SEN. JACK REED (D), Rhode Island: The irony to me is that if there was a good Volcker rule in place, they may not have been able to do this because it clearly doesn't seem to be hedging customer risk or even the overall exposure to the bank's portfolio.
JAMIE DIMON: I don't know what the Volcker rule is. It hasn't been written yet. It's very complicated. It may very well have stopped parts of what this portfolio morphed into.
SEN. JACK REED: So there is the possibility, in fact, if it's done correctly as proposed, which we -- I hope it is, that it would have -- could have avoided this situation?
JAMIE DIMON: It's possible. I just don't know.
PAUL SOLMAN: As for the risks of being a bank that is simply too big, Dimon said size confers key competitive advantages, although it does bring baggage as well.
JAMIE DIMON: Greed, arrogance, hubris, lack of attention to detail.
PAUL SOLMAN: That prompted Republican Jerry Moran to ask:
SEN. JERRY MORAN (R), Kansas: How do you manage a company the size of J.P. Morgan and overcome those -- that -- that list of adjectives that you described are just a natural occurrence within a large organization?
JAMIE DIMON: Well, they can occur in small organizations, too. You know, look, we hope we have very good people.
SEN. JERRY MORAN: You aren't talking about the Senate, surely?
JAMIE DIMON: No.
SEN. JERRY MORAN: OK.
JAMIE DIMON: Definitely not, not now.
PAUL SOLMAN: Next week, Dimon heads to the House for questioning. We will see how his sense of humor holds up.
JEFFREY BROWN: And Gwen Ifill takes up some of those questions raised during today's testimony and what it says about risk on Wall Street.
GWEN IFILL: For that, we get two views. Dennis Kelleher is the president of BetterMarkets.com, a not-for-profit organization pushing for tougher financial regulation and transparency of Wall Street. And Bert Ely heads his own consulting firm specializing in banking, monetary policy and financial regulation.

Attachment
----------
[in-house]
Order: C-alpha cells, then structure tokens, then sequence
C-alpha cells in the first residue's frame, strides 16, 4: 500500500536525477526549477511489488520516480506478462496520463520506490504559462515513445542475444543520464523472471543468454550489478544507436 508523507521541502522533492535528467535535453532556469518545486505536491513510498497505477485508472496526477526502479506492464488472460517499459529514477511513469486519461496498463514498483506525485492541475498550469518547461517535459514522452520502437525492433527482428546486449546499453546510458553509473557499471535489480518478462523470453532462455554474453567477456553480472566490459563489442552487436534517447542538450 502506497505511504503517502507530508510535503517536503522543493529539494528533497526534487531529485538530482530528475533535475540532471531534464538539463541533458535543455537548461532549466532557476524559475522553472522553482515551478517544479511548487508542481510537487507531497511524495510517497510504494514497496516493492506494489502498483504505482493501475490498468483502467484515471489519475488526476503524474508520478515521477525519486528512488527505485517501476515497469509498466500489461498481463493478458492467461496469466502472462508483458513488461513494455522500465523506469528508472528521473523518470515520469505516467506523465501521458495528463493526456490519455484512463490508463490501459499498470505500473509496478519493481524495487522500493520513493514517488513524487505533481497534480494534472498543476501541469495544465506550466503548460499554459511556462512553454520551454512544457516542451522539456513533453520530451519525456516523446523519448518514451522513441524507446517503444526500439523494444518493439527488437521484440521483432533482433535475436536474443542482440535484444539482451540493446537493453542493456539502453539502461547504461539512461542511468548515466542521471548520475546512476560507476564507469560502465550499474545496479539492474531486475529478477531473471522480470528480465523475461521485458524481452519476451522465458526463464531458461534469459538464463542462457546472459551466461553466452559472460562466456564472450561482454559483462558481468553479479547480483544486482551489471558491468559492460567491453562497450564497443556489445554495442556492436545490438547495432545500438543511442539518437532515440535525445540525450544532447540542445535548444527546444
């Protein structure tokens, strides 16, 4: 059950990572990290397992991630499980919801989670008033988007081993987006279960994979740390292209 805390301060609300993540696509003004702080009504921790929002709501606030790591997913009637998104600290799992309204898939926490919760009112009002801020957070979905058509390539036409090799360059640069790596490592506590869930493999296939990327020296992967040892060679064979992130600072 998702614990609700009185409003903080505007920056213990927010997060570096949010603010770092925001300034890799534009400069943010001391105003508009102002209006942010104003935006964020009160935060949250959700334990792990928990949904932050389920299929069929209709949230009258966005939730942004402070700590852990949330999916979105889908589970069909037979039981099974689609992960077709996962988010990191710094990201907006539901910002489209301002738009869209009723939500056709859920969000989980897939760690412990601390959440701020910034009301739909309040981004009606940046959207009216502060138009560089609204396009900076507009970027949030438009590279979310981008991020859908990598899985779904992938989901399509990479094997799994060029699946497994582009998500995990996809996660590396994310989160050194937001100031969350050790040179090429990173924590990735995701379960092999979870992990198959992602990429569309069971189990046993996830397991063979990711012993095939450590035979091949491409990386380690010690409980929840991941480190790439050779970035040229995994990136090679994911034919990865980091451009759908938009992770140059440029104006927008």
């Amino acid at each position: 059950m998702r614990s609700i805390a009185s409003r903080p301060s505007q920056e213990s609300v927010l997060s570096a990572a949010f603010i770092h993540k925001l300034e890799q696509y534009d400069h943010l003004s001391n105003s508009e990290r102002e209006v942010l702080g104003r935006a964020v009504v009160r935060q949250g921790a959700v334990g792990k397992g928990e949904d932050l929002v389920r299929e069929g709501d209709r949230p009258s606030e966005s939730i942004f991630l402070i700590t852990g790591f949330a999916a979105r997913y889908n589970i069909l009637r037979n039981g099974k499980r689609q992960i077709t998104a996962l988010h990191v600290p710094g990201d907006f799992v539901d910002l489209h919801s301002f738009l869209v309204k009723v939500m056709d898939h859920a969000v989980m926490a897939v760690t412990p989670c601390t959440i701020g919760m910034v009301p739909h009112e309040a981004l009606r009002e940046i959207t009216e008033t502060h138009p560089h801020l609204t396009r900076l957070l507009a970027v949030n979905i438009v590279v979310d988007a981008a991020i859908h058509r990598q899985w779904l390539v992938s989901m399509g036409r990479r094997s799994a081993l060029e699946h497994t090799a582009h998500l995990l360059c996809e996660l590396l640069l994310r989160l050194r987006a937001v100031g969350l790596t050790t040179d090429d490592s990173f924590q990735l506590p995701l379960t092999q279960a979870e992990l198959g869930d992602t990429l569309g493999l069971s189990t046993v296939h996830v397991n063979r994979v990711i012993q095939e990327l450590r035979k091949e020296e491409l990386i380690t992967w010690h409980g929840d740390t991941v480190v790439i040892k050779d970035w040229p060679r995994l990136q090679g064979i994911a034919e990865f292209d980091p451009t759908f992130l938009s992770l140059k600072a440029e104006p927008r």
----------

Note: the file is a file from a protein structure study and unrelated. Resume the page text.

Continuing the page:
Dennis Kelleher, in the end, after all this -- the grilling back and forth today on Capitol Hill, did we learn anything that we didn't know about what happened at J.P. Morgan Chase?
DENNIS KELLEHER, BetterMarkets.com: Well, unfortunately, we didn't learn enough. One of the things we have learned over time is that JAMIE DIMON often talks quite a bit, but says very little.
And he wasn't pressed very hard on what the trades really were about or what the risks were or how the Volcker rule was implicated and why it's so important to protect our financial system in light of what happened just a few years ago.
GWEN IFILL: Bert Ely, one thing we didn't know today was how much was ultimately lost. We have heard figures ranging from $2 billion to $5 billion. Does it matter what the number is?
BERT ELY, Banking Consultant: Well, first of all, Jamie indicated that they haven't been able to quantify the loss yet. They have to work things out totally. Supposedly, we will learn more about the possible ultimate cost of this event when they file their second-quarter earnings reports.
GWEN IFILL: In July.
BERT ELY: In July, and they will explain more then.
So, I think that while this is a very large loss in absolute terms, there's no question about that, what I think is important is to keep it in proportion relative to the size of J.P. Morgan Chase. It may potentially equal a quarter's worth of earnings, but -- and maybe -- may equal roughly 1 percent, 1.5 percent of the bank's capital, but it is a loss that they can handle.
GWEN IFILL: Well, explain for our viewers the difference between, as some of the senators were seeming to get at today, hedging one's bets to protect oneself, and placing bets with other people's money.
DENNIS KELLEHER: Well, there's really two points there.